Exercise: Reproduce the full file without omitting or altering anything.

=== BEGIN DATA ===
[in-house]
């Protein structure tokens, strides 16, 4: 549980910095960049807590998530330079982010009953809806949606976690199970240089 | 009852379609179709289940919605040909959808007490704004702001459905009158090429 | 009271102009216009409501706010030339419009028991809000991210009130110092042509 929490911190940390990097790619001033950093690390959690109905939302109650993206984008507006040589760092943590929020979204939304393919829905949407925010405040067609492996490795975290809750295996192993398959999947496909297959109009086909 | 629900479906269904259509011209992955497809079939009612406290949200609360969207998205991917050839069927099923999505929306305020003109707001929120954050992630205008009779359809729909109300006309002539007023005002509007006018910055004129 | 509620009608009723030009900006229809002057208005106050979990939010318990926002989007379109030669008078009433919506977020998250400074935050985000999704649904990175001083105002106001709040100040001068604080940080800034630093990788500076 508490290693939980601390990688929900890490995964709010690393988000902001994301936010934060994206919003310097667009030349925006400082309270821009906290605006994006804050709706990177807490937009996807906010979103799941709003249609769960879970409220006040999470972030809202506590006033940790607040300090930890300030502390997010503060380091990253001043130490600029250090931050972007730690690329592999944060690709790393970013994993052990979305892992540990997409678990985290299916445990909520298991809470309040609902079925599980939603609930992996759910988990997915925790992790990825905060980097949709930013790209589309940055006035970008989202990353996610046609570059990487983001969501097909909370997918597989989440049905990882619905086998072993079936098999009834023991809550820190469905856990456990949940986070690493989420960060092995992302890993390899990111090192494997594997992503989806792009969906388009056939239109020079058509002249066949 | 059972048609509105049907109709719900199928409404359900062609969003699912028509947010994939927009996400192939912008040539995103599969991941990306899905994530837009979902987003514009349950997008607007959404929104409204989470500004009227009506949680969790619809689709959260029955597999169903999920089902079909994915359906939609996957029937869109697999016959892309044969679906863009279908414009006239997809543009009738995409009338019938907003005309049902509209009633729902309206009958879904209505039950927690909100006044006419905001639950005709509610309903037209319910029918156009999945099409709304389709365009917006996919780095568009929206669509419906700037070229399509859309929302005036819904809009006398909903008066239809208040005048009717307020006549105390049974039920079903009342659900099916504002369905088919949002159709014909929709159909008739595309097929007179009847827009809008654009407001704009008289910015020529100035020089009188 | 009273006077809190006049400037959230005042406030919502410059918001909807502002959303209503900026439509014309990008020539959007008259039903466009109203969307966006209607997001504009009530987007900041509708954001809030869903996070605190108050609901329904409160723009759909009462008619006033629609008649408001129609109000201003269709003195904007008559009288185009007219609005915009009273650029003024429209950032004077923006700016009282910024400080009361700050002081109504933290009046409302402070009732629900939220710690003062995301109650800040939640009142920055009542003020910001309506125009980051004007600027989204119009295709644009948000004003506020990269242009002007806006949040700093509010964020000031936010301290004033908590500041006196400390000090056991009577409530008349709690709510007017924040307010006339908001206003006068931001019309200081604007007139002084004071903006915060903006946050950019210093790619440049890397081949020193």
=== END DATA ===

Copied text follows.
[in-house]
């Protein structure tokens, strides 16, 4: 549980910095960049807590998530330079982010009953809806949606976690199970240089 | 009852379609179709289940919605040909959808007490704004702001459905009158090429 | 009271102009216009409501706010030339419009028991809000991210009130110092042509 929490911190940390990097790619001033950093690390959690109905939302109650993206984008507006040589760092943590929020979204939304393919829905949407925010405040067609492996490795975290809750295996192993398959999947496909297959109009086909 | 629900479906269904259509011209992955497809079939009612406290949200609360969207998205991917050839069927099923999505929306305020003109707001929120954050992630205008009779359809729909109300006309002539007023005002509007006018910055004129 | 509620009608009723030009900006229809002057208005106050979990939010318990926002989007379109030669008078009433919506977020998250400074935050985000999704649904990175001083105002106001709040100040001068604080940080800034630093990788500076 508490290693939980601390990688929900890490995964709010690393988000902001994301936010934060994206919003310097667009030349925006400082309270821009906290605006994006804050709706990177807490937009996807906010979103799941709003249609769960879970409220006040999470972030809202506590006033940790607040300090930890300030502390997010503060380091990253001043130490600029250090931050972007730690690329592999944060690709790393970013994993052990979305892992540990997409678990985290299916445990909520298991809470309040609902079925599980939603609930992996759910988990997915925790992790990825905060980097949709930013790209589309940055006035970008989202990353996610046609570059990487983001969501097909909370997918597989989440049905990882619905086998072993079936098999009834023991809550820190469905856990456990949940986070690493989420960060092995992302890993390899990111090192494997594997992503989806792009969906388009056939239109020079058509002249066949 | 059972048609509105049907109709719900199928409404359900062609969003699912028509947010994939927009996400192939912008040539995103599969991941990306899905994530837009979902987003514009349950997008607007959404929104409204989470500004009227009506949680969790619809689709959260029955597999169903999920089902079909994915359906939609996957029937869109697999016959892309044969679906863009279908414009006239997809543009009738995409009338019938907003005309049902509209009633729902309206009958879904209505039950927690909100006044006419905001639950005709509610309903037209319910029918156009999945099409709304389709365009917006996919780095568009929206669509419906700037070229399509859309929302005036819904809009006398909903008066239809208040005048009717307020006549105390049974039920079903009342659900099916504002369905088919949002159709014909929709159909008739595309097929007179009847827009809008654009407001704009008289910015020529100035020089009188 | 009273006077809190006049400037959230005042406030919502410059918001909807502002959303209503900026439509014309990008020539959007008259039903466009109203969307966006209607997001504009009530987007900041509708954001809030869903996070605190108050609901329904409160723009759909009462008619006033629609008649408001129609109000201003269709003195904007008559009288185009007219609005915009009273650029003024429209950032004077923006700016009282910024400080009361700050002081109504933290009046409302402070009732629900939220710690003062995301109650800040939640009142920055009542003020910001309506125009980051004007600027989204119009295709644009948000004003506020990269242009002007806006949040700093509010964020000031936010301290004033908590500041006196400390000090056991009577409530008349709690709510007017924040307010006339908001206003006068931001019309200081604007007139002084004071903006915060903006946050950019210093790619440049890397081949020193």